You didn't get the entire purpose of my argument. I'm arguing that, the reason many are opposed to it is because they don't feel they really need that extra protection. I'm not agreeing with that by any means, but it is an example of what someone might refute your argument with.
Well, sorry then. I was arguing with the assumption it is your personal position, not an example of attitudes you know from others.
Anyway, I am sure that minorities of any kind do need extra protection to balance the fact that minorities are vulnerable.
Did you even read what I just said? What I said alotted to that the justice system is passive, and provides everyone equal protection without discrimination or specification.
I could argue that passing this law would not make things less equal. All people would be equally protected from violence from homophobes. A person doesn't have to *really* be a homosexual to fall victim to anti-homosexual hate crimes.
Yes, yes you can. Bias in law is "having a preference to one particular point of view or ideological perspective". Bias has and is a two-sided coin, but you should understand that bias isn't particularly "bad", its just subjective as opposed to objective.
If there would exist a pro-homosexual bias amongst judges, I am sure that legislation could be passed to counter that.
Also, if we assume that homosexuals simply deserve equal rights, then to be biased in their favor a judge would have to believe that they deserve *more* rights than heterosexuals. Such a thing never happened, neither in USA or in Europe. (unless we have different definitions of equal rights and such)
The entire point of my argument is that a biased judge might enact protection that is not needed, whereas suitable protection might already be in place. Overly-sympathetic legislation is what this would safe-guard against, so that no one recieves special treatment where it might not be needed. Also, just because you haven't seen such a case doesn't mean it has happened, will happen, or has the potential to happen. That's the "I've never seen this, therefore it cannot be real or ever exist!" fallacy if I've ever seen it. Prejudice as a means for bias is only a small part of what we might see in the courtroom, sadly.
(Note that a judge does not enact 'protection' but gives a sentence. Giving a harsher sentence is not a 'reward' to the victim.)
Pro-homosexual bias is something that exists only in theory. You say it *could* happen.
Anti-homosexual bias is in my opinion more likely, at least in today's society.
I also think that anti-homosexual bias in action can cause much more harm than the theoretical pro-homosexual bias.
My best friend, whom was my companion through college as a roomate even, was a lesbian. She died of AIDS three years ago, and she was a great Christian, a great person, and very knowledgeable of the situation homosexuals face in society. Please, don't question my motives here. Part of debate is giving equal representation to all sides; by no means do I agree with every argument I have put forth, I am merely providing that stance to show where one might refute the questions and statements that you have raised.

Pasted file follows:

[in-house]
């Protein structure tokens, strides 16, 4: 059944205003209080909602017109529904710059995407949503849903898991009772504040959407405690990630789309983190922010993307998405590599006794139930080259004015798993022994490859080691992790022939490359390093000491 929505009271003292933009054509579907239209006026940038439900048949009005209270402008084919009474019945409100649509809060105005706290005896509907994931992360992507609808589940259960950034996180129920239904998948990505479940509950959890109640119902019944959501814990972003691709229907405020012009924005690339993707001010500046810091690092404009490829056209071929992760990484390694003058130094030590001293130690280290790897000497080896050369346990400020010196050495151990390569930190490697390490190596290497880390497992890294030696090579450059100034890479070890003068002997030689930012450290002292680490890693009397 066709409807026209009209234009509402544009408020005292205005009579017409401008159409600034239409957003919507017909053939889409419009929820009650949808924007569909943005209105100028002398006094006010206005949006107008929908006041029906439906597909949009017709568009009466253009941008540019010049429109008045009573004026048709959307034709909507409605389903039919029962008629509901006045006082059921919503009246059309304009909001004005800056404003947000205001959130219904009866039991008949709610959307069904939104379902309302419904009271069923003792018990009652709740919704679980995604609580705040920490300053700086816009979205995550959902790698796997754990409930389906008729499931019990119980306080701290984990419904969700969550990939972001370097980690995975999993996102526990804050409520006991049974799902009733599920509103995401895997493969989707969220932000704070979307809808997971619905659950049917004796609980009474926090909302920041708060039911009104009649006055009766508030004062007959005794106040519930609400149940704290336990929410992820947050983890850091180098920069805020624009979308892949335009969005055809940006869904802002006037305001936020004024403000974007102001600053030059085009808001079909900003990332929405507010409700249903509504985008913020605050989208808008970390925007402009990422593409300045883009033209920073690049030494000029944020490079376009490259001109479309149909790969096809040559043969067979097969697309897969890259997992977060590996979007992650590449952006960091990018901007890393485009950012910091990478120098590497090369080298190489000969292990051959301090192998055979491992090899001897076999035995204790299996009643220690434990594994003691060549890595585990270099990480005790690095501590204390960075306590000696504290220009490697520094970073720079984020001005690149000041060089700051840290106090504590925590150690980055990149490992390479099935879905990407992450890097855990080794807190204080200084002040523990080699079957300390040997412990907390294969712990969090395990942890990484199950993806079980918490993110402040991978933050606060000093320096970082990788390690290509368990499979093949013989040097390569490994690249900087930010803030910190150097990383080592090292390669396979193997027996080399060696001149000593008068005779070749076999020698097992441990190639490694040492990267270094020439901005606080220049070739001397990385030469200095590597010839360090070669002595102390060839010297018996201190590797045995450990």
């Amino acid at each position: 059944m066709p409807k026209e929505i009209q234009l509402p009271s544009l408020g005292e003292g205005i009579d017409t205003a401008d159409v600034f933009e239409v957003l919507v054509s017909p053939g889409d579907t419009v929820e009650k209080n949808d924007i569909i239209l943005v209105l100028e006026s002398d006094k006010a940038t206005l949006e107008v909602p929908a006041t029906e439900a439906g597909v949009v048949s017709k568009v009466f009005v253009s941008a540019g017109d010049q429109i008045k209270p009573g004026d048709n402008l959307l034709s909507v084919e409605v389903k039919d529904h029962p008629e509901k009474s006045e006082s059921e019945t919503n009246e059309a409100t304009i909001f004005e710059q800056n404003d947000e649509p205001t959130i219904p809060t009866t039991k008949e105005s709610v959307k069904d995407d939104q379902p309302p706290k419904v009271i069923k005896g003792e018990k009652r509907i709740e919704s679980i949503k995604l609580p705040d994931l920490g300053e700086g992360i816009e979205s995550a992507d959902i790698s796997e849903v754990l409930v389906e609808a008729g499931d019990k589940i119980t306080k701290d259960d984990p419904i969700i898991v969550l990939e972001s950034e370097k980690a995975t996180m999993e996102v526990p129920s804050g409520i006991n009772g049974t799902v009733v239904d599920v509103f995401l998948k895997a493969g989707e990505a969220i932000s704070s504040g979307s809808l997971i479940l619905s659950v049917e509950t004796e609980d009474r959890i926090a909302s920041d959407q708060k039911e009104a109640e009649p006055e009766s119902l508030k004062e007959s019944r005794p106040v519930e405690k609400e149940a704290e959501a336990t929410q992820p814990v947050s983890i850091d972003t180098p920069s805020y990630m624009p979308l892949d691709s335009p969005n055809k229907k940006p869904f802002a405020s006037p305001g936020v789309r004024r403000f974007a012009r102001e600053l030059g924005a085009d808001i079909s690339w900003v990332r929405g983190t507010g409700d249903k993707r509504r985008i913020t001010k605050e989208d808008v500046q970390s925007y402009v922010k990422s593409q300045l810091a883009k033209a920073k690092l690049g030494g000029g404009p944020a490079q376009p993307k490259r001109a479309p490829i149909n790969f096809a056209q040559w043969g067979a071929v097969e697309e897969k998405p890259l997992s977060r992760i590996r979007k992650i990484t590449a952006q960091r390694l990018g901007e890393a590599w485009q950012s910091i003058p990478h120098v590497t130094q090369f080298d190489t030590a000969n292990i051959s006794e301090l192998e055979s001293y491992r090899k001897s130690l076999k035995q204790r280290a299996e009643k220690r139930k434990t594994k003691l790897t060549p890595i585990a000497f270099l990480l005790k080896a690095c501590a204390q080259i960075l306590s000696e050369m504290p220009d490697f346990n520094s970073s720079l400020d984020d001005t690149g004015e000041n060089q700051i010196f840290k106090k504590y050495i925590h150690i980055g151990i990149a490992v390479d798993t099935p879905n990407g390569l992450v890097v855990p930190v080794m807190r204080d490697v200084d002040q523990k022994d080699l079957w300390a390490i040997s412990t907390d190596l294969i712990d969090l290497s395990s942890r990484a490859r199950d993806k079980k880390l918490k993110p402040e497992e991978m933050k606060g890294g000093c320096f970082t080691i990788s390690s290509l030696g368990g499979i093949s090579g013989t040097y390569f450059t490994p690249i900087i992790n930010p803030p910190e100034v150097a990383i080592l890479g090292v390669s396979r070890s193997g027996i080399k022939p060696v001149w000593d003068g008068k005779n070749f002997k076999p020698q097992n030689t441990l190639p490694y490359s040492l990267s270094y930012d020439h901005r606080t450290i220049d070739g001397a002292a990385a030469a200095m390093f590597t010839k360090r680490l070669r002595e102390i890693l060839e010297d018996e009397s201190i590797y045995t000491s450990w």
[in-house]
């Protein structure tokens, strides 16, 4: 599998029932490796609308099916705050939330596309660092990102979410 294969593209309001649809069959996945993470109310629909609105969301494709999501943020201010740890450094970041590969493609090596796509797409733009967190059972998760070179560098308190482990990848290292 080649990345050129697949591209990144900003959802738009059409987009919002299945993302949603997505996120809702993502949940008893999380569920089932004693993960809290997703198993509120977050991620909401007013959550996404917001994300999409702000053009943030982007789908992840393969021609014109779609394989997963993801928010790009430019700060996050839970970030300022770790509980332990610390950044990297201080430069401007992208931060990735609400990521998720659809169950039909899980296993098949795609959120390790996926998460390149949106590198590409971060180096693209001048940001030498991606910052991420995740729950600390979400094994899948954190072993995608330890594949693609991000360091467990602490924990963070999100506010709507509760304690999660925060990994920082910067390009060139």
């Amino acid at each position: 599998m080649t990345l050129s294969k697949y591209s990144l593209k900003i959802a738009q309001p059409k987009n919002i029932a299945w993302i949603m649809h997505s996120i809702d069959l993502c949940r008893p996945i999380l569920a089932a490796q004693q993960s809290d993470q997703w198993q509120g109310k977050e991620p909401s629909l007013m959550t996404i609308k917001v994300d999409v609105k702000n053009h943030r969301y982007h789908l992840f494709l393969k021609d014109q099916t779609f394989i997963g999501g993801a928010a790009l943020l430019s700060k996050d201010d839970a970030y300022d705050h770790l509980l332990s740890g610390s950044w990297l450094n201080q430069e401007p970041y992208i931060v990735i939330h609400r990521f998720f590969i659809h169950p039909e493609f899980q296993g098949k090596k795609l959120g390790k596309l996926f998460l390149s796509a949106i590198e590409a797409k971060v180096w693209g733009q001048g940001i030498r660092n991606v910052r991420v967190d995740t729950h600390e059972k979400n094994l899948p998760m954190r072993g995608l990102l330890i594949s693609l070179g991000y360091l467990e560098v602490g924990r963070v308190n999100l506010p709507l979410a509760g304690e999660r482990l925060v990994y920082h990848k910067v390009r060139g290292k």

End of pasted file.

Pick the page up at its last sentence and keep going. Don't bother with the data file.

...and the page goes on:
It would make it easier if you'd state from the very beggining which arguments you agree with and which are given for informative purposes.
It's a thing 'playing devil's advocate' and it can be confusing if it's not stated from the start.
Now, I won't dig into or question your personal experiences. It's your good will to mention details about your life and a passed away friend. I assume you say what you really feel.
I'm United Methodist (Christian - Protestant), and a rising majority of my denomination is committing to a new approach to homosexuality. Our religion teaches us that, in God's eyes, a sin is a sin is a sin is a sin (granted, I personally do not think homosexuality is a sin). We use this as justification to say that, since we are all sinners (part of Christianity is coming to terms with this), then we should treat homosexuals just as we do each other, and without the prejuidice others would show.
If you don't treat homosexuality as a sin then we shouldn't be arguing. Myself I am sympatethic towards religion and I'm happy when I see attitude towards sexuality becoming normal in many denominations.
A belief that homosexuality is a sin, no matter if it's big or small, is something that in my opinion cannot be accepted. But that's a different topic.
Entirely true, psychology is an idealistic field. We always try to instill morales of discernment between crime and consequence in reformed individuals, but when that fails, usually fear of consequence DOES become the motivator-- as much as we don't want that to happen.
I'm sure that the justice system would be improved if idealistic psychologists would get more to say about things.
But the way things are right now, jail is a deterrent and I'm basing my opinions on the current state of it.
TO CLARIFY: I personally belief that a generality clause, including "sexuality" with no further specifications, should be added to hate-crime legislation. While legislaters are on the subject, I would also like them to further consider and other factors they may wish to add, so that no amendments will need to be made in the future.
I also believe that this would be a better solution.
Both to prepare for the future and because it would save the unpleasant task of using legal language to define what 'homosexuality' actually is.
I apologize if I got you nervous over this matter. It's something very important to me, so I can't just ignore the matter and not respond to the concerns raised. But when it comes to the things I actually care about so much, we seem to have no disagreements.